Review: East/West


Book Reviews, Photobooks

Collections of portfolios that broadly center on Western Europe/The United States and Eastern Europe (with a bit of China in the mix), West and East, each edited/curated by Regina Maria Anzenberger, present broad views of what “West” and “East” might stand for. While East appears to contain only photographers from the Anzenberger Agency, West includes some non-agency members. I’ve had both books on my pile of books to review for a while, simply because I just did not and do not know what to make of them.

Collections of work by different photographers with vastly different styles are not new. Handling mere collections is straight-forward, because if there are no connections between the individual portfolios other than the fact that the photographers all work for the same agency, say, one can appreciate the individual voices by themselves. Where it gets iffy is when there is a theme. I personally cannot look at the different bodies of work as separate entities, since, after all, they are presented as part of a larger whole. For me, that makes looking at such collections harder, because with some work falling way short of other work, the collection as a whole becomes patchy; and more often than not I’m left wondering what this all is supposed to tell me. “These all are different views of some broadly defined topic” just isn’t enough for me. There is no challenge for me in such an approach. Picking some work that I like better than some other work I do all the time (that’s a large part of this blog here) - maybe that’s my problem. I suppose this has a little bit to do with how I view curating - I discussed this elsewhere on this blog.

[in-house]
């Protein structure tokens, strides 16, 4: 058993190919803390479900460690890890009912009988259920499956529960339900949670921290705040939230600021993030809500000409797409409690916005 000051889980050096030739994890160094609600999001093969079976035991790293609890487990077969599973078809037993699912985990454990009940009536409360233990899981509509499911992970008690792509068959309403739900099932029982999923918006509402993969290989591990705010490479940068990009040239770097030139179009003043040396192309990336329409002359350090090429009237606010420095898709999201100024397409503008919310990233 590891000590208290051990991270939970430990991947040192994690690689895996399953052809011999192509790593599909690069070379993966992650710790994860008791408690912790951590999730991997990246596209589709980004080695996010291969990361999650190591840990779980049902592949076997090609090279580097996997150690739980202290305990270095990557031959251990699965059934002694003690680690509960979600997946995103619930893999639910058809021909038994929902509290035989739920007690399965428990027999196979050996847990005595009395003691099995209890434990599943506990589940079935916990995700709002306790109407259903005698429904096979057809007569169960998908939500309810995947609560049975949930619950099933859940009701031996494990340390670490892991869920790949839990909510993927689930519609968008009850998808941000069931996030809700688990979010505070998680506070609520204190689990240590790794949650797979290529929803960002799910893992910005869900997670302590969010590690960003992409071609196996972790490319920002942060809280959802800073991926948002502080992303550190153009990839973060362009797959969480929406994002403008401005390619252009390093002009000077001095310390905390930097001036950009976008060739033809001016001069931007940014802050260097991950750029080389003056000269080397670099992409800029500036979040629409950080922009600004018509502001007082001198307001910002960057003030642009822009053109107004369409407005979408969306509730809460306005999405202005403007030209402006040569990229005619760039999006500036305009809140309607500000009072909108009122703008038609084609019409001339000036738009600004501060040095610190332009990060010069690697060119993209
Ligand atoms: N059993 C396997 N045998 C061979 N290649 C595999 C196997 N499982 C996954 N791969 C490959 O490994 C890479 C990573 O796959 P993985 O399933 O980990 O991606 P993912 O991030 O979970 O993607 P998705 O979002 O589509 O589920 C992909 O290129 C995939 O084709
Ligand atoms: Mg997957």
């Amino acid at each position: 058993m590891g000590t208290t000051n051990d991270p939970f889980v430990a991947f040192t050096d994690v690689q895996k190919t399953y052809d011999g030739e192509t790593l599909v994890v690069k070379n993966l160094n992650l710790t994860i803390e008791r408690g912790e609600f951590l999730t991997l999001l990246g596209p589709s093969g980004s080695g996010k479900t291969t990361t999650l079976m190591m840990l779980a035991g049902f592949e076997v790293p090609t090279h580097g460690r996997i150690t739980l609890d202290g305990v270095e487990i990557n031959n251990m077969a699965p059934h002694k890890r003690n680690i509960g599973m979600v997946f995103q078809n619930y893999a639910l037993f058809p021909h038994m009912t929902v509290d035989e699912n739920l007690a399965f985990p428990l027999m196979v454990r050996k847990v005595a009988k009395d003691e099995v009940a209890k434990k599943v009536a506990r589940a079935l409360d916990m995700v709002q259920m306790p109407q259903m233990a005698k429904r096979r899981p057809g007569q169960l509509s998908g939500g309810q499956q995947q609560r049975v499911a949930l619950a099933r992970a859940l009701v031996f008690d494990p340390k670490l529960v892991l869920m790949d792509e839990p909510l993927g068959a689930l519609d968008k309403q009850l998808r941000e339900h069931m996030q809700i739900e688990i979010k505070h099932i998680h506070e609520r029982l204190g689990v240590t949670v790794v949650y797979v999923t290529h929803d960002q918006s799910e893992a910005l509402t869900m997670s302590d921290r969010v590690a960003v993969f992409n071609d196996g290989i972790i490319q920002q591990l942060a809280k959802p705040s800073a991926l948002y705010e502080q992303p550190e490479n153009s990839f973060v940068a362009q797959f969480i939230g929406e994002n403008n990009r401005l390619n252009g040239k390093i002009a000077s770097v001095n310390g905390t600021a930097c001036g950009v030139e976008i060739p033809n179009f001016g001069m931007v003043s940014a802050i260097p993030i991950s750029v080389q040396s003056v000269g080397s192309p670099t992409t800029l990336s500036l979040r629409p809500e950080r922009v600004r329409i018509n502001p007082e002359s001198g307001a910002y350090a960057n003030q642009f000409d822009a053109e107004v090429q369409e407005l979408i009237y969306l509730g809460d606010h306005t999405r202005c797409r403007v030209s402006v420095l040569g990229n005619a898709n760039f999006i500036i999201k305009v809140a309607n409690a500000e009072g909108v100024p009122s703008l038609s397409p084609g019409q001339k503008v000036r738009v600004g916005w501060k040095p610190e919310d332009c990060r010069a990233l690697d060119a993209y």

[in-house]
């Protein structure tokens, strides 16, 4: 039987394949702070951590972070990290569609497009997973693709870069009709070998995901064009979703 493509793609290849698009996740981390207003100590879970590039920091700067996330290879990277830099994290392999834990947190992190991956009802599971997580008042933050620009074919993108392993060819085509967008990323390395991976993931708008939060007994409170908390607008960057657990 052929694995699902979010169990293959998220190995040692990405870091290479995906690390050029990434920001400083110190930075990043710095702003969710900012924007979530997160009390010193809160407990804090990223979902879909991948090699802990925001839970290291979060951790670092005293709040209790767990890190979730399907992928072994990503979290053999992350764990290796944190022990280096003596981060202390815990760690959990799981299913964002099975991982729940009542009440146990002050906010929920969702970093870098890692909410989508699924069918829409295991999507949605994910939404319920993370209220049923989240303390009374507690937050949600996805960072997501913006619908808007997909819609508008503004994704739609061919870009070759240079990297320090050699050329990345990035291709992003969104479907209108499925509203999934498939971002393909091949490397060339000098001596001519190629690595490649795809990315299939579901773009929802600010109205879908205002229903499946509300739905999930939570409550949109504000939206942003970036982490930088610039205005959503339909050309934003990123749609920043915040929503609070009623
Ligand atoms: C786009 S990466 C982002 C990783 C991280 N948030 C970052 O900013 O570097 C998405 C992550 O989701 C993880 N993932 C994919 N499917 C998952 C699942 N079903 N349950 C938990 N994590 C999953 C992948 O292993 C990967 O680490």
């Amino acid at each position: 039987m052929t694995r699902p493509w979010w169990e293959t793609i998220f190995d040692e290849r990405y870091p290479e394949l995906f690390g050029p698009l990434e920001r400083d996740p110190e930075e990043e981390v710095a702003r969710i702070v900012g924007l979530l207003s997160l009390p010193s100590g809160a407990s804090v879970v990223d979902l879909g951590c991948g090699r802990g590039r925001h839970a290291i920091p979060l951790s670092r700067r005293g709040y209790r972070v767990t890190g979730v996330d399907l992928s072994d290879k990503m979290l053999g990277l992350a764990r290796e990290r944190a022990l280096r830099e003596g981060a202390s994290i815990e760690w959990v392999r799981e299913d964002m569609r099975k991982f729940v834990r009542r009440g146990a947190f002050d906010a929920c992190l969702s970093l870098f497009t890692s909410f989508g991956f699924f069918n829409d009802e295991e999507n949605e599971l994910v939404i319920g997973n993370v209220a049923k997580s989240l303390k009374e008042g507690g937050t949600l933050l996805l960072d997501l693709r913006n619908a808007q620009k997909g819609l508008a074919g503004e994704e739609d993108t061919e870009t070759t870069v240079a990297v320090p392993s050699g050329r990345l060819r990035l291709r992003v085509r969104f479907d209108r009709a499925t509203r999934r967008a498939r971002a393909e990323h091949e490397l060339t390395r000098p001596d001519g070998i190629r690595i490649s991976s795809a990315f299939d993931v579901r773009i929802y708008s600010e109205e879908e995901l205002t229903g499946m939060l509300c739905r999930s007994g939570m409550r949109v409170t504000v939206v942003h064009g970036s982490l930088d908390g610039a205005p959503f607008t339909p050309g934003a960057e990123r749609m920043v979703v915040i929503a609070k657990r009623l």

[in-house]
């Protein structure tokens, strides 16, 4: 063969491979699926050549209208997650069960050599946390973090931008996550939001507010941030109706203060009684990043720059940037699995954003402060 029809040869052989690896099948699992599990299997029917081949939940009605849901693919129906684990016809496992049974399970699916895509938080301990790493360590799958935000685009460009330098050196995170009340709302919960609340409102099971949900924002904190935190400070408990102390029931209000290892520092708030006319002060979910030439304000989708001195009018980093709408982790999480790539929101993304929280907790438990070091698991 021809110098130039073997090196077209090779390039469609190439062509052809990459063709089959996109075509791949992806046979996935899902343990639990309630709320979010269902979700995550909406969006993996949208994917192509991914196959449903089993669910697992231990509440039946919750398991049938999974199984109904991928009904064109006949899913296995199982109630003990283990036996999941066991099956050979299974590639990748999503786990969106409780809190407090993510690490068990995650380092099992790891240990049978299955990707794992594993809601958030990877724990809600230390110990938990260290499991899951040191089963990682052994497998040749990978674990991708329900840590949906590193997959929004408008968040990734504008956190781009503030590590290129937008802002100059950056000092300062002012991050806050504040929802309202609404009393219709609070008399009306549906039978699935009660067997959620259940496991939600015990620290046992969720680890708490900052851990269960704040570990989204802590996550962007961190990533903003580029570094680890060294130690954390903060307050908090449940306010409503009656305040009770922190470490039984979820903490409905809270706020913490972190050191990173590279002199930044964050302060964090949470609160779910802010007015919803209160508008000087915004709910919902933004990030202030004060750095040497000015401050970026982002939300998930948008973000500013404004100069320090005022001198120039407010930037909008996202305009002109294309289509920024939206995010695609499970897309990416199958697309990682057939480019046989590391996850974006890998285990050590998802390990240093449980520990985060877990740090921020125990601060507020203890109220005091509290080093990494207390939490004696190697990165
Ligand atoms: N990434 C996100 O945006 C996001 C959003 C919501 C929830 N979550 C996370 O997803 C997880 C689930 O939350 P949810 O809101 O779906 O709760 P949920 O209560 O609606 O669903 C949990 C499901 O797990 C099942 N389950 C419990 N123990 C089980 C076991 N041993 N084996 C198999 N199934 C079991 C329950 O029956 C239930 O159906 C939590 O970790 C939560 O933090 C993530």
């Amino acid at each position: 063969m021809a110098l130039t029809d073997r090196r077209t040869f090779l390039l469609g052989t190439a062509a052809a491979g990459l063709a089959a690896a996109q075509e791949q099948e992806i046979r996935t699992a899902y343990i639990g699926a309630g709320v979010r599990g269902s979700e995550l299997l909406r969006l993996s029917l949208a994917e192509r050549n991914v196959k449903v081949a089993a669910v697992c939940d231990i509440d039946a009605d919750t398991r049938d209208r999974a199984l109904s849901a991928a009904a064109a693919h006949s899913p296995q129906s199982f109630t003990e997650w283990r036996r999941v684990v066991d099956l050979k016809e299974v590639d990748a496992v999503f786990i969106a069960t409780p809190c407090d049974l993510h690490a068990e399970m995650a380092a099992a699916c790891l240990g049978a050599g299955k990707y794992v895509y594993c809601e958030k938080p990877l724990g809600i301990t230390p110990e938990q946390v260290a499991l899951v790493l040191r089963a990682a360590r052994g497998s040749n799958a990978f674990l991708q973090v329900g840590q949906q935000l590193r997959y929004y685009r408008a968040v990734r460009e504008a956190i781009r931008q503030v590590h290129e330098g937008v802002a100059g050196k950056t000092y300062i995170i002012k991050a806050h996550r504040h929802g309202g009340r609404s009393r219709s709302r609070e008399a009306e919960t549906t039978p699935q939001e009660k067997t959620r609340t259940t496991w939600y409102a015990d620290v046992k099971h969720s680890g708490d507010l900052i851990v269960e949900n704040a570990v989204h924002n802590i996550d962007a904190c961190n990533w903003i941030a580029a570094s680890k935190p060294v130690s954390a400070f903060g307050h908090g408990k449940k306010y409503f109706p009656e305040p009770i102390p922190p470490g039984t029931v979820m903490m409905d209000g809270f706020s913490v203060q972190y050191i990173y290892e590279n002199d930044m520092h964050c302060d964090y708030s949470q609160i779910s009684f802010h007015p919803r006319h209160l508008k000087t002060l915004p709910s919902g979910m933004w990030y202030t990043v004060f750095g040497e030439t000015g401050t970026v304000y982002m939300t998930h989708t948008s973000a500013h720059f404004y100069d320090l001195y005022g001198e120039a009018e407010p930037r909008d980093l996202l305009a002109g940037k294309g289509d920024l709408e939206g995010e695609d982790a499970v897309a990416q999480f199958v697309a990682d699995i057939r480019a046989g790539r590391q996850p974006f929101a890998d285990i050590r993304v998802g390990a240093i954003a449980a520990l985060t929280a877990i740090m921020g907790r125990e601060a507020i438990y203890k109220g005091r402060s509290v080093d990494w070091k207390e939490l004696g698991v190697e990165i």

That said, I find both West and East very patchy. The occasional exception notwithstanding, the photography for the most part conforms to what one could have come to expect (Russia: run down, US: cowboy hats). Make no mistake, for the most part the photography is quite good, even though some of the photojournalistic work suffers from it sticking way too much to the kind of cliched visual language that I discussed elsewhere on this blog.

As objects I find West and East a bit weird: I suppose both books technically are softcovers. I’m sure there’s a name for the kind of book which is a hardcover, with the actual hard cover missing and the spine exposed. There’s nothing wrong with such an approach, except that in this case, both books are a tad too big and too heavy, so they don’t handle very well. And they come in a slip case, one of which semi-disintegrated on me already (I just taped it up).

If you’re interested in West and/or East, make sure to have a look at the books first. You might like them more than I do, your approach to photo books might be different; but regardless you might want to flip through them anyway before you think about whether or not to buy them.